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- State laws set policies that affect voting rights, including casting ballots by mail and in person. Local election officials are in charge of administering elections by handling mail ballots and operating in person voting sites.
- The federal government can play a role in protecting voting rights, however. The Justice Department can pursue litigation, and the White House can take steps to fund election infrastructure and security.
Many Democrats in Congress were disappointed that they couldn’t muster enough support to pass sweeping voting rights legislation this year. They had hoped for a new law that would protect in-person voting and voting by mail in all 50 states.
But that doesn’t mean the federal government will have to sit on the sidelines when it comes to voting in 2022, even though most election administration happens on the local level.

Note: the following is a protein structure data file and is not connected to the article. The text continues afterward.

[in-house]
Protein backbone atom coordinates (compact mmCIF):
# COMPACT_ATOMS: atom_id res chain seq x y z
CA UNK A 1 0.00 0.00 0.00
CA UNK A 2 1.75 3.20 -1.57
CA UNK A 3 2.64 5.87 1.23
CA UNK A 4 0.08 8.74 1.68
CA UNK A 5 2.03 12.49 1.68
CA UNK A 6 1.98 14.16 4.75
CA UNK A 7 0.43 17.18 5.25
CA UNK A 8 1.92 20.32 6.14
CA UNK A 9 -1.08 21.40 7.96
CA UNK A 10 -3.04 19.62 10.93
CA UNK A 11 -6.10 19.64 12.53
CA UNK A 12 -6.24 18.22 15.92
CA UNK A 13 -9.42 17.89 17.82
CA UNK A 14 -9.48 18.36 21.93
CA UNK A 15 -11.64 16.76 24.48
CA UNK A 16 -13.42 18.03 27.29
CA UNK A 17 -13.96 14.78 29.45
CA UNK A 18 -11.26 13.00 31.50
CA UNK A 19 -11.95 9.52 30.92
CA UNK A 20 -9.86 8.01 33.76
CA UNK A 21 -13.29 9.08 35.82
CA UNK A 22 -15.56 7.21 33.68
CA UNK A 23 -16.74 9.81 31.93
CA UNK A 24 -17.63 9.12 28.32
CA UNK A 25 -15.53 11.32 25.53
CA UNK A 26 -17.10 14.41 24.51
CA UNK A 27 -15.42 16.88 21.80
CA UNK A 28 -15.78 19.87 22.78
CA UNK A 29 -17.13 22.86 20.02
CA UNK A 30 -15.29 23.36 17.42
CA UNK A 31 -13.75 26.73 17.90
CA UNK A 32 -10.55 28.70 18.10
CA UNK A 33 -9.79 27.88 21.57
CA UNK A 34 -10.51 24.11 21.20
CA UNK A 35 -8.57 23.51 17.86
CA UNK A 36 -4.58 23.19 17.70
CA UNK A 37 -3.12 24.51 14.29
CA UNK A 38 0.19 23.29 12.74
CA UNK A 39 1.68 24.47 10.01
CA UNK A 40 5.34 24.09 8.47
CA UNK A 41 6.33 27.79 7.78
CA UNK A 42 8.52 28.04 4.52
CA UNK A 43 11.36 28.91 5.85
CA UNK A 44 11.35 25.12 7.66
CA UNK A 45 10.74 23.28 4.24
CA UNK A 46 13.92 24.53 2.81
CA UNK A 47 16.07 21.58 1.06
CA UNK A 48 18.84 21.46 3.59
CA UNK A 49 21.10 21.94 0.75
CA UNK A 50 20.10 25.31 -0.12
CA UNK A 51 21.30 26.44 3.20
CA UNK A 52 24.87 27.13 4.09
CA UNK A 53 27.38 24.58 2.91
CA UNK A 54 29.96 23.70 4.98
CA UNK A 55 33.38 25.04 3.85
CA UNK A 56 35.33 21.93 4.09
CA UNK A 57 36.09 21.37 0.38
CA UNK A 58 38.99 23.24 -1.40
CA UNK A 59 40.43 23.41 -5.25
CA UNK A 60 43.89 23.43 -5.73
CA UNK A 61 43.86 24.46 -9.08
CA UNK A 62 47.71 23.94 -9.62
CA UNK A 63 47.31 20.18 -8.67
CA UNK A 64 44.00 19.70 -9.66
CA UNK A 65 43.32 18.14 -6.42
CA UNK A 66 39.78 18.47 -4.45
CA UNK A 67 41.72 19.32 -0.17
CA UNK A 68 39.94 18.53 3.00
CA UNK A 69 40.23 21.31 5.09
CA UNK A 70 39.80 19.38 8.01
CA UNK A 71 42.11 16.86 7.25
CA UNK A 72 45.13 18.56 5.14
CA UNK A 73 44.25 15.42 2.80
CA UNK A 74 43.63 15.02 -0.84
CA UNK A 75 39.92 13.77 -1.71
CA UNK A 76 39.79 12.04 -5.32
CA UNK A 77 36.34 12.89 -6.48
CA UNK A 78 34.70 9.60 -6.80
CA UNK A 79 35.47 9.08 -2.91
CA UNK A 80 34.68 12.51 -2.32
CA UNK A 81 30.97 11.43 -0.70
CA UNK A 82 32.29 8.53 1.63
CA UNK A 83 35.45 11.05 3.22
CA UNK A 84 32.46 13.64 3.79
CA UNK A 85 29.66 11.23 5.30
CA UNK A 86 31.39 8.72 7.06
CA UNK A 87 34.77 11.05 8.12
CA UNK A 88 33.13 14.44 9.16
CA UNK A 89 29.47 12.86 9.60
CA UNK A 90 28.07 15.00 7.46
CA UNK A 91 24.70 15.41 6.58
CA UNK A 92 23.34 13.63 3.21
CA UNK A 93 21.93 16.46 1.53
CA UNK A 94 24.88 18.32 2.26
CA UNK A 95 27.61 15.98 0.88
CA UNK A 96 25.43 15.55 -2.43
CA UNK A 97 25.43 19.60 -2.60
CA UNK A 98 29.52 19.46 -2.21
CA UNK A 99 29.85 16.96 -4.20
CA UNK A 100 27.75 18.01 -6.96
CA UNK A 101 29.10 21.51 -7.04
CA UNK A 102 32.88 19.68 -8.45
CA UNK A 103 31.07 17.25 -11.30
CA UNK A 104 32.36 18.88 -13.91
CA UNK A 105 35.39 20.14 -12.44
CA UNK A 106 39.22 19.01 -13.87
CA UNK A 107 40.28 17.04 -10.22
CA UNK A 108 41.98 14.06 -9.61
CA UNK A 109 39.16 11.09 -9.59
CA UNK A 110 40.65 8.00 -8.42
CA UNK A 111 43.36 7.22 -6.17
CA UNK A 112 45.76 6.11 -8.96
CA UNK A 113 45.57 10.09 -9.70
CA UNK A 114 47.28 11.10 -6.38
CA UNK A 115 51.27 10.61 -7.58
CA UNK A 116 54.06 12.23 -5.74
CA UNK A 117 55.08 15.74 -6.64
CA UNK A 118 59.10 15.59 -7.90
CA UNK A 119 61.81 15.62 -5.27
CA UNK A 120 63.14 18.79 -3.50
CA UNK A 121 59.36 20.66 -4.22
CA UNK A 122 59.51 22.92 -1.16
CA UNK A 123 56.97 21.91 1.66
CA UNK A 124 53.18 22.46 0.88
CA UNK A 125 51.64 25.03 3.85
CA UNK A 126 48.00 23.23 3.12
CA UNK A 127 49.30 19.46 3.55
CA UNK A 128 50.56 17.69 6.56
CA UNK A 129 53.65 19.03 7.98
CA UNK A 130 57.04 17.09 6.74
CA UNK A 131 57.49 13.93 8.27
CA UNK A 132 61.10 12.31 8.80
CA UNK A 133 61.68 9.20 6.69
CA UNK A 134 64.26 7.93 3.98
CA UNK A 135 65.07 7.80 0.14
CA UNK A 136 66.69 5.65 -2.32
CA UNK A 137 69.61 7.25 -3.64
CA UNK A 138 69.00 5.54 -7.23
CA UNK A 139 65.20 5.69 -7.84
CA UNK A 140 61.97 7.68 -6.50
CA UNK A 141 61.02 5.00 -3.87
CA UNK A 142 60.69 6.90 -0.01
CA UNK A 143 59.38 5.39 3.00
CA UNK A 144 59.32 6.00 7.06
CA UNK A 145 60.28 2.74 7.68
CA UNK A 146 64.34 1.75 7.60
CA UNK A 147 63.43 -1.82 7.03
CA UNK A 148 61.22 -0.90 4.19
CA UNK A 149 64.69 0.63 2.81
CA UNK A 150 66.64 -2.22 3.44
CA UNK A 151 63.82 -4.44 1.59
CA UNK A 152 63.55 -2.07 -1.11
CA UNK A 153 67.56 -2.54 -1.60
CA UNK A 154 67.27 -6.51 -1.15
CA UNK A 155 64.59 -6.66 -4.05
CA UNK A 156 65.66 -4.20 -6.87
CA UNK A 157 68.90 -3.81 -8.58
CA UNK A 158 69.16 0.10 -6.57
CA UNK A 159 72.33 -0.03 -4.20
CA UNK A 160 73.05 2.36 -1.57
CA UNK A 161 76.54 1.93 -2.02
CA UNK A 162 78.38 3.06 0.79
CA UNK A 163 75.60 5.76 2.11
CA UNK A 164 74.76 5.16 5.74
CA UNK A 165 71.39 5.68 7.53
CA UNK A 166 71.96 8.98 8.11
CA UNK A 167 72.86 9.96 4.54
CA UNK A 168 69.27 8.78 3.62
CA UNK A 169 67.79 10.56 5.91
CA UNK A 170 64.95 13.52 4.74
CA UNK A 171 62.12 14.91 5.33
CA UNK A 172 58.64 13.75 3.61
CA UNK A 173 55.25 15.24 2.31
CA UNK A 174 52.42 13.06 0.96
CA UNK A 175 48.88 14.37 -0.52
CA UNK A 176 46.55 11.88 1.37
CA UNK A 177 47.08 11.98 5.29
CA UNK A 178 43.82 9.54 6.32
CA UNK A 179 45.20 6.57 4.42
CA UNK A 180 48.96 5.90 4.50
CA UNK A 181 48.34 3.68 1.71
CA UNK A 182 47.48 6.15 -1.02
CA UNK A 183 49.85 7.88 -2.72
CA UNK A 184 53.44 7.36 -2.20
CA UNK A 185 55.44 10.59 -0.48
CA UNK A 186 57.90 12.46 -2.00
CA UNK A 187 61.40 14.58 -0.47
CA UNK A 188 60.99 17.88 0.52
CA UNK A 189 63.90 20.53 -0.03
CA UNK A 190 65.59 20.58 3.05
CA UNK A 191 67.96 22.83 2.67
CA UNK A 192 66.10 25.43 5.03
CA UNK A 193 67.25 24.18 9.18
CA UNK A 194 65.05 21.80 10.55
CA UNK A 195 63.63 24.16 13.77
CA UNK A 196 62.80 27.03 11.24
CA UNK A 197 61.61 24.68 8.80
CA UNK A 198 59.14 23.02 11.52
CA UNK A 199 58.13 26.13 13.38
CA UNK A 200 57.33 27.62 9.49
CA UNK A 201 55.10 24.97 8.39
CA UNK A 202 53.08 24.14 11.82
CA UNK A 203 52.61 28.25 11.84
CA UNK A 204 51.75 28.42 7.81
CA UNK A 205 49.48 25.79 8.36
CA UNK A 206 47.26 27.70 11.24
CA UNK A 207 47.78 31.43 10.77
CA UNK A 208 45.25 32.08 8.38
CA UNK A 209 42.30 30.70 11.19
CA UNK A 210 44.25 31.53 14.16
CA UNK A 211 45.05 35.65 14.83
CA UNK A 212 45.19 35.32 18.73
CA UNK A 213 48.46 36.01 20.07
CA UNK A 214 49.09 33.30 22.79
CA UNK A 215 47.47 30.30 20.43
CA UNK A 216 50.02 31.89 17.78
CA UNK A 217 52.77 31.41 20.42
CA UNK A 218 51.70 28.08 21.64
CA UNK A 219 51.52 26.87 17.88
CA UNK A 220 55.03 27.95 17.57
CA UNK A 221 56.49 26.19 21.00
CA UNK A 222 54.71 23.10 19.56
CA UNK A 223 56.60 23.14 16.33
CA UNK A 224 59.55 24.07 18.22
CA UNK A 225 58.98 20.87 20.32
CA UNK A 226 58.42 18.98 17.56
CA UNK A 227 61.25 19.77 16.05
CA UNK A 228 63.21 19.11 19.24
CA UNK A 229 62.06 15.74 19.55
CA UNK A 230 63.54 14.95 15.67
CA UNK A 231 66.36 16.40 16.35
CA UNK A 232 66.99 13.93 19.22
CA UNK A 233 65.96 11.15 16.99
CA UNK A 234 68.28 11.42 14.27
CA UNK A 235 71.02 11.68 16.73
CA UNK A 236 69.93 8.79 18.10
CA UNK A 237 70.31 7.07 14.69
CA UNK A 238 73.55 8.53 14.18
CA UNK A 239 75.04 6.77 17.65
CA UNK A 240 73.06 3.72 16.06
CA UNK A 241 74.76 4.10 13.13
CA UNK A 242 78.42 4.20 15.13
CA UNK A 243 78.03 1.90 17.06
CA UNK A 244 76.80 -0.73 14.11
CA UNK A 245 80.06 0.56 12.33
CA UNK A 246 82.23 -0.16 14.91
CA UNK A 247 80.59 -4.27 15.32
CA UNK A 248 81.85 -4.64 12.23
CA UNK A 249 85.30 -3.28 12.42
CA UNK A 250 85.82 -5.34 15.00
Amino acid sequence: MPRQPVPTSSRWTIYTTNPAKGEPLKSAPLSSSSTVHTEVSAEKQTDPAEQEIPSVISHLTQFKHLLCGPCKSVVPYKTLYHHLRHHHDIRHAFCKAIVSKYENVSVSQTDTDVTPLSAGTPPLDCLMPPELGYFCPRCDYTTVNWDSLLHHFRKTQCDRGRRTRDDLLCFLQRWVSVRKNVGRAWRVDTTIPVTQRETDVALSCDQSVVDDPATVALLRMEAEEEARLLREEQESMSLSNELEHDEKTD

State laws dictate most ballot access rules for elections, such as who can return completed absentee ballots on behalf of other voters, the amount of days allowed for in-person early voting and how felons who have left prison can regain voting rights.
City and county officials are responsible for implementing those state laws and administering elections. Typically it’s city or county officials who operate in-person voting sites and who send out and process mailed ballots.
We studied election processes and spoke with experts to see what they thought of the federal role in elections in 2022. They identified three areas: challenging new state laws in court, protecting election workers, and funding election infrastructure and security. They also said there’s still a chance that some different form of federal legislation on voting may yet pass this year.